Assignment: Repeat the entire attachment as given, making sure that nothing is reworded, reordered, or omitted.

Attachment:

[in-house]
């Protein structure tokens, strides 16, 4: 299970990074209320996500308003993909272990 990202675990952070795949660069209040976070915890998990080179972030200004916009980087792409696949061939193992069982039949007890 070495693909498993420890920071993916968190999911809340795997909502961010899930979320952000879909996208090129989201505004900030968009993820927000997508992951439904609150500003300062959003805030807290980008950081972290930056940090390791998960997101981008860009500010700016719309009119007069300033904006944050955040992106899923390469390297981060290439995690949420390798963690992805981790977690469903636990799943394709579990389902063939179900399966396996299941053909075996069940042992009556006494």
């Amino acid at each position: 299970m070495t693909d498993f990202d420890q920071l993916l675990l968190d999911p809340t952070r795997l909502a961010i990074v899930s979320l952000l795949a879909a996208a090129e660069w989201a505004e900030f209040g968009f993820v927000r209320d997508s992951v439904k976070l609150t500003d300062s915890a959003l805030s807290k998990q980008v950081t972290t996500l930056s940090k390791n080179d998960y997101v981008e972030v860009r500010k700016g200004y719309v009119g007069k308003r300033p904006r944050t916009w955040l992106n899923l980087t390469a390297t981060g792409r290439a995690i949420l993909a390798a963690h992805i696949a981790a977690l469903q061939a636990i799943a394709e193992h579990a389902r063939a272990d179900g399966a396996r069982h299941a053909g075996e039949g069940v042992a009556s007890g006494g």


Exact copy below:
[in-house]
């Protein structure tokens, strides 16, 4: 299970990074209320996500308003993909272990 990202675990952070795949660069209040976070915890998990080179972030200004916009980087792409696949061939193992069982039949007890 070495693909498993420890920071993916968190999911809340795997909502961010899930979320952000879909996208090129989201505004900030968009993820927000997508992951439904609150500003300062959003805030807290980008950081972290930056940090390791998960997101981008860009500010700016719309009119007069300033904006944050955040992106899923390469390297981060290439995690949420390798963690992805981790977690469903636990799943394709579990389902063939179900399966396996299941053909075996069940042992009556006494």
């Amino acid at each position: 299970m070495t693909d498993f990202d420890q920071l993916l675990l968190d999911p809340t952070r795997l909502a961010i990074v899930s979320l952000l795949a879909a996208a090129e660069w989201a505004e900030f209040g968009f993820v927000r209320d997508s992951v439904k976070l609150t500003d300062s915890a959003l805030s807290k998990q980008v950081t972290t996500l930056s940090k390791n080179d998960y997101v981008e972030v860009r500010k700016g200004y719309v009119g007069k308003r300033p904006r944050t916009w955040l992106n899923l980087t390469a390297t981060g792409r290439a995690i949420l993909a390798a963690h992805i696949a981790a977690l469903q061939a636990i799943a394709e193992h579990a389902r063939a272990d179900g399966a396996r069982h299941a053909g075996e039949g069940v042992a009556s007890g006494g």